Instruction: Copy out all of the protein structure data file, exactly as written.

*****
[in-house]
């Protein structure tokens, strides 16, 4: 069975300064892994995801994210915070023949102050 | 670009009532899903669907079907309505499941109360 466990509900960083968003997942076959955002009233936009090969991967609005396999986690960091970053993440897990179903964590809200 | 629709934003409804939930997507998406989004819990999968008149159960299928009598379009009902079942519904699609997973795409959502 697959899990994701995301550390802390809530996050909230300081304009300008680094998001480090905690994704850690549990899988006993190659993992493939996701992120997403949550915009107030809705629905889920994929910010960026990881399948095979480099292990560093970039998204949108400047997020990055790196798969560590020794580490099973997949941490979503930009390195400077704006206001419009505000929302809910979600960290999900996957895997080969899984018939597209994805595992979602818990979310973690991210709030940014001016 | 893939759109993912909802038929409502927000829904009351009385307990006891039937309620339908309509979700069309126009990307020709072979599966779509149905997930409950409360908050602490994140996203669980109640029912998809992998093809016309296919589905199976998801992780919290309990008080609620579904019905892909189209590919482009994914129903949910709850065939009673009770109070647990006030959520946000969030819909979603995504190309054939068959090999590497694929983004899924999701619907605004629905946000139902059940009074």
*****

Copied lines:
[in-house]
């Protein structure tokens, strides 16, 4: 069975300064892994995801994210915070023949102050 | 670009009532899903669907079907309505499941109360 466990509900960083968003997942076959955002009233936009090969991967609005396999986690960091970053993440897990179903964590809200 | 629709934003409804939930997507998406989004819990999968008149159960299928009598379009009902079942519904699609997973795409959502 697959899990994701995301550390802390809530996050909230300081304009300008680094998001480090905690994704850690549990899988006993190659993992493939996701992120997403949550915009107030809705629905889920994929910010960026990881399948095979480099292990560093970039998204949108400047997020990055790196798969560590020794580490099973997949941490979503930009390195400077704006206001419009505000929302809910979600960290999900996957895997080969899984018939597209994805595992979602818990979310973690991210709030940014001016 | 893939759109993912909802038929409502927000829904009351009385307990006891039937309620339908309509979700069309126009990307020709072979599966779509149905997930409950409360908050602490994140996203669980109640029912998809992998093809016309296919589905199976998801992780919290309990008080609620579904019905892909189209590919482009994914129903949910709850065939009673009770109070647990006030959520946000969030819909979603995504190309054939068959090999590497694929983004899924999701619907605004629905946000139902059940009074």